CANADIAN RAILWAY OFFICE OF ARBITRATION
CASE NO. 1420
Heard at Montreal, Wednesday, October 9, 1985
CANADIAN PACIFIC LIMITED
BROTHERHOOD OF MAINTENANCE OF WAY EMPLOYEES
Mr. R.J. Masson, Track Maintenance Foreman, Craven, Saskatchewan, was notified to appear for an investigation on April 27, 1984, in connection with his abstinence from the use of alcohol. Mr. Masson did not appear. Subsequent investigations were scheduled for May 11 and July 19, 1984. Mr. Masson appeared for the May 11 investigation with a lawyer. The grievor was advised that the investigation could not proceed with his lawyer present, and the hearing was adjourned. The investigation scheduled for July 19 was not held as the grievor failed to appear.
The grievor was subsequently advised by letter dated August 17, 1984, that his record was closed effective August 17, 1984.
JOINT STATEMENT OF ISSUE:
The Union contends that: (1.) Mr. R.J. Masson had previously arranged leave of absence for April 27, account personal business. (2.) Mr. R.J. Masson appeared for investigation on May 11th, with legal counsel and Union representative. Company refused to take statement. (3.) Mr. R.J. Masson did not appear for investigation on July 19, account again denied legal counsel by letter of July 6, 1984. (4.) The Company violated Section 18.1, 18.2 and 18.3, Wage Agreement No. 41. (5.) Mr. R.J. Masson be reinstated to his position of Track Maintenance Foreman at Craven, Saskatchewan, all seniority rights restored, paid, for all loss of compensation, wages and benefits since April 26, 1984, and all expenses he incurred in connection with the removal from service since April 26, 1984.
The Company denies the Union's contention and declines payment.
FOR THE BROTHERHOOD: FOR THE COMPANY:
(SGD.) H. J. THIESSEN (SGD.) J. D. CHAMPION
System Federation General Chairman for: General Manager, Operation and Maintenance
There appeared on behalf of the Company:
J. D. Champion – Supervisor, Labour Relations, Winnipeg
R. E. Noseworthy – Assistant Supervisor, Labour Relations, Winnipeg
R. A. Colquhoun – Labour Relations Officers, Montreal
R. G. Tumak – Assistant Division Engineer, Thunder Bay
And on behalf of the Brotherhood:
H. J. Thiessen – System Federation General Chairman, Ottawa
R. Y. Gaudreau – Vice-President, Ottawa
L. M. DiMassimo – Federation General Chairman, Montreal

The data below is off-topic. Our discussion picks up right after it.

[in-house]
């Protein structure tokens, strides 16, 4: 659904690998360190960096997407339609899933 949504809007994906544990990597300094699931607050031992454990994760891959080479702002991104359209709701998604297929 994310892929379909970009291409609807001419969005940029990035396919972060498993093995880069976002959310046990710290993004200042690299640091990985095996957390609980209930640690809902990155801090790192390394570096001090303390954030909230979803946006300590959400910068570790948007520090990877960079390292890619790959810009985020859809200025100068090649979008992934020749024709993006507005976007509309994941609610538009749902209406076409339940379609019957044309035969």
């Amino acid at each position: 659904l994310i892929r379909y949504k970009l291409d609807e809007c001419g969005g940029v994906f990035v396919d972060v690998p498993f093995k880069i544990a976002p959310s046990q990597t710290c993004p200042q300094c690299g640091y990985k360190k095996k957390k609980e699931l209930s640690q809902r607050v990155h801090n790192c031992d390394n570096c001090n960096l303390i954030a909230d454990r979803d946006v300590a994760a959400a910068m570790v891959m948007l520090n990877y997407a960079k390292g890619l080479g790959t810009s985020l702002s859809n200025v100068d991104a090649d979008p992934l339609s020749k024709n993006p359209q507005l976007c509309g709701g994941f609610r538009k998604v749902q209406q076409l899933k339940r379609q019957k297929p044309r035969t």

M. L. McInnes – General Chairman, Winnipeg
AWARD OF THE ARBITRATOR
Track Maintenance Foreman R.J. Masson was being treated under the Company's Alcohol Control Program for his alcoholic condition. A condition for treatment under the program was the grievor's undertaking that he abstain from further consumption of alcoholic beverages. The Company suspected that the grievor violated that undertaking by consuming alcohol. The Company advised the grievor of an investigation for April 27, 1984 "in connection with his abstinence from the use of alcohol". The grievor refused to attend the investigation without legal representation. His Trade Union supported his insistence in that the grievor was entitled to representation by a lawyer. For purposes of this case the materials before me indicated that the lawyer retained to represent the grievor's interests at the investigation was hired by the Trade Union. After the grievor refused to attend the first investigation subsequent investigations were scheduled for May 11 and July 29, 1984. The grievor and his Trade Union representative failed to attend because the Company refused counsel status to represent the grievor's interests during the course of the investigation.
The question squarely put before me is whether the Company's refusal to allow the Trade Union's request for legal representation for the purposes of representing an employee's interests at a disciplinary investigation would adversely affect the "fairness and impartiality" of the investigation. Accordingly, the answer to that question will resolve the issue as to whether the Company was justified in terminating the grievor's employ for his refusal to attend the investigation. The relevant provisions of the collective agreement read as follows: